Mr. Puthiyamadam says PwC’s digital division has won plaudits from clients for looking to solve their fundamental business problems — such as customer support or logistics and distribution — in addition to focusing on marketing issues.
Mr. Puthiyamadam said PwC had only seen a “handful” of agencies compete in that space.
See the full article at https://www.wsj.com/articles/pwc-acquires-design-agency-pond-furthering-advertising-push-1496213257
I’ve written and talked a lot about how a particular method of listening to your target audience reveals their true problems and priorities–vs. the ones you assume or hope they have.
Now let’s look at some of the real reactions B2B decision-makers had when we found their “R-Spot”–the place in their brain that triggers a visceral or emotional response signifying you:
- Have identified an issue that is truly important from their perspective; and/or
- Intend to address this issue so that your interests are more closely aligned with theirs.
(What’s the “R” stand for? Relevance, resonance, reality, rant–take your pick.)
You might be saying, “Hey, Bob, this is B2B. People don’t have emotional reactions.”
Oh yes they do.
You’re helping them do their jobs better or make their life easier (because their job is part of their life). So they do react strongly when you strike the right chord. The quotes below prove it. They are verbatim reactions from decision-makers either:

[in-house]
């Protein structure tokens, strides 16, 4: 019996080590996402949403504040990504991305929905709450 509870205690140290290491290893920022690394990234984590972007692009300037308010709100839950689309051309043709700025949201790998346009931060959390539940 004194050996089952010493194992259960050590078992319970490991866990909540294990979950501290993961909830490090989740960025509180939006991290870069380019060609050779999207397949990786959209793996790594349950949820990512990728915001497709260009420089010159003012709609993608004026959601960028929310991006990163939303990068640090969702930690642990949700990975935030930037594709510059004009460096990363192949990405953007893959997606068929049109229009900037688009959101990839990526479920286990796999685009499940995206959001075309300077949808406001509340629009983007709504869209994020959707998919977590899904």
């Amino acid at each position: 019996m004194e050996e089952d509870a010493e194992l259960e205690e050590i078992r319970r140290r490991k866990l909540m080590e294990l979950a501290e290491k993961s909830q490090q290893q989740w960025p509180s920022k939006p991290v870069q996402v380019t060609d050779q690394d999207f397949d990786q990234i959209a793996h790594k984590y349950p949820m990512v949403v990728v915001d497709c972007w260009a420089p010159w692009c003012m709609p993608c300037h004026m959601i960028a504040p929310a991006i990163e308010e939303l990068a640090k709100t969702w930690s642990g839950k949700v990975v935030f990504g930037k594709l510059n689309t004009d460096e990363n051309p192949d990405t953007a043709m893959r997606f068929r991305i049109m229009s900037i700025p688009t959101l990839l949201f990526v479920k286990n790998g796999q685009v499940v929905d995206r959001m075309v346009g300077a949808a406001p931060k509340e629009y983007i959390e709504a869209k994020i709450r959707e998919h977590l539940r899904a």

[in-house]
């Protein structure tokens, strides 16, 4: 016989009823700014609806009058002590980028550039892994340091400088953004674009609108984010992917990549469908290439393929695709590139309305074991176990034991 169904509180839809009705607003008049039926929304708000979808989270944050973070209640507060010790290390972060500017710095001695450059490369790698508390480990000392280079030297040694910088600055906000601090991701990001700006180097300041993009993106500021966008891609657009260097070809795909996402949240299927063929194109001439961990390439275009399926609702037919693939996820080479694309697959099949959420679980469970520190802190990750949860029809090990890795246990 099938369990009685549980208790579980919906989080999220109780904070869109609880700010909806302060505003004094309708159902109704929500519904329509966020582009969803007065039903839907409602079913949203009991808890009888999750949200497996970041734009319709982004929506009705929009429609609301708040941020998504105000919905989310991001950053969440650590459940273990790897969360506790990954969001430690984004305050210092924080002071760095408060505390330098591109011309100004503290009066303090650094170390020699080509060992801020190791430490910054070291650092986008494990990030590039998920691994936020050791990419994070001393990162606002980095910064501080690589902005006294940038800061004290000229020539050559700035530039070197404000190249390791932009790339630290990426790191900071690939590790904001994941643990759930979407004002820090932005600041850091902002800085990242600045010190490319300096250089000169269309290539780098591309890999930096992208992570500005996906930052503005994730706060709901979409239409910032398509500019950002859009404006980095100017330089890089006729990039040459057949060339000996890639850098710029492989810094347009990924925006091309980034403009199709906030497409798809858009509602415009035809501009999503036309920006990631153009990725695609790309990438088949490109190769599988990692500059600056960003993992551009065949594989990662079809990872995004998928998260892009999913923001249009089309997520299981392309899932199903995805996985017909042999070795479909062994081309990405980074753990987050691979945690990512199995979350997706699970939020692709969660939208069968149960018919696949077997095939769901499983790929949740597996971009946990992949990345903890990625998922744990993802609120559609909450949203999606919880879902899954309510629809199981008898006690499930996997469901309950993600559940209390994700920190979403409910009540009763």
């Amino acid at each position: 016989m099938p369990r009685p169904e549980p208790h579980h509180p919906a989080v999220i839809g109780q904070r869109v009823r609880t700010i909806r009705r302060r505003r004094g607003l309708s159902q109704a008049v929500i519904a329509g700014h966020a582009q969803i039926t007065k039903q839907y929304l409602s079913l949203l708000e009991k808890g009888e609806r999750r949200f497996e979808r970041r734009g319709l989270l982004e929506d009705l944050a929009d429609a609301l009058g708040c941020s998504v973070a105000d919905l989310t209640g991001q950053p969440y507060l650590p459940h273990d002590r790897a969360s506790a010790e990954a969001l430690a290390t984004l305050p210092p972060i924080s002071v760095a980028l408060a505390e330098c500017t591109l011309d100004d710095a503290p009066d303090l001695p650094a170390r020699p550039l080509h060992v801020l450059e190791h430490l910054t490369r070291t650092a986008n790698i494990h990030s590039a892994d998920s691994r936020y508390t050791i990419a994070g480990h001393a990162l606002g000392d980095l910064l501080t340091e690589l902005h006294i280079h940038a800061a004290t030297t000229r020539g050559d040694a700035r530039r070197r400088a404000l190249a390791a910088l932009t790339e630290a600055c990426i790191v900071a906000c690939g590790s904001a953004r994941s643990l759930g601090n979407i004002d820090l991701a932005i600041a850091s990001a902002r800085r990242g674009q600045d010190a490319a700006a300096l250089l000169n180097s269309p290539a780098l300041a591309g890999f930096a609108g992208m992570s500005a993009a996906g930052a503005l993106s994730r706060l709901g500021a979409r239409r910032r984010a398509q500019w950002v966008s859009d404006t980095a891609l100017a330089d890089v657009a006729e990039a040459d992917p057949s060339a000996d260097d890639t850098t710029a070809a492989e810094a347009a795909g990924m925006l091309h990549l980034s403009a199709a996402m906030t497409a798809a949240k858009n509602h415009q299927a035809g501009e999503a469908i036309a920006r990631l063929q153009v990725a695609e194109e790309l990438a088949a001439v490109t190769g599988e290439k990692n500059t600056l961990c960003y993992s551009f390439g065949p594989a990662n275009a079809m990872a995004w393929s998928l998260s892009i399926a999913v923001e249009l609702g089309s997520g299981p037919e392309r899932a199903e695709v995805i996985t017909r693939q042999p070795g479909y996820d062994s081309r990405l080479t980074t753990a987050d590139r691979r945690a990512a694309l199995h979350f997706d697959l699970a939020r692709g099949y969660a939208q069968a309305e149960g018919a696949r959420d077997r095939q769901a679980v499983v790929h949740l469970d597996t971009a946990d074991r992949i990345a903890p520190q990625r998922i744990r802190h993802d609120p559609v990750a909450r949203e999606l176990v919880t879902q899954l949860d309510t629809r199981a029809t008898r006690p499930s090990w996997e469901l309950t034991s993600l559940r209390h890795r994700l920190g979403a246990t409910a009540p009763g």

- During the initial “listening” session when we honed in on their “Elevator Rant”–the problems they talk about when vendors aren’t around; or
- After my client pitched a new value proposition or messaging that we formulated based on discovering the Elevator Rant.
So here are…
5 Customer Reactions When You Find Their “R-Spot”
- “Why isn’t my vendor doing that for me?”
- “If you really do that I’d be a customer for life.”
- “That proves you’re really aligned with our interests.”
- “I wish all vendors would take the approach you’re taking.”
- “This proves how critical listening is–and that not enough vendors take the time to do it.”
I’ve summarized the entire approach I used to help my clients discover their target audience’s “R-Spot” or Elevator Rant in an e-book. Download it for free at www.chieflisteningofficers.com/customer-discovery-playbook-2/
This is a promo for my Mid-Atlantic Marketing Summit talk this Friday, titled:
“Burn the Whiteboard! Stop Brainstorming and Go Ask Customers These 5 Questions.”
Please register at www.mamsummit.com.
Hope to see you there.
I love this quote: “Fall in love with the customer’s problem, not your solution.” On that note, it’s surprising how many companies I meet (startups to established) that have never Googled the problem they’re trying to solve from the customers’ perspective.
They tend to Google their unique solution, and then say, “See, no one’s doing this!” Which really means, “No one’s doing exactly what we’re doing.” But when you Google the problem, you’ll see competitors, substitutes and alternatives from the customers’ perspective–including customers solving the problem in-house.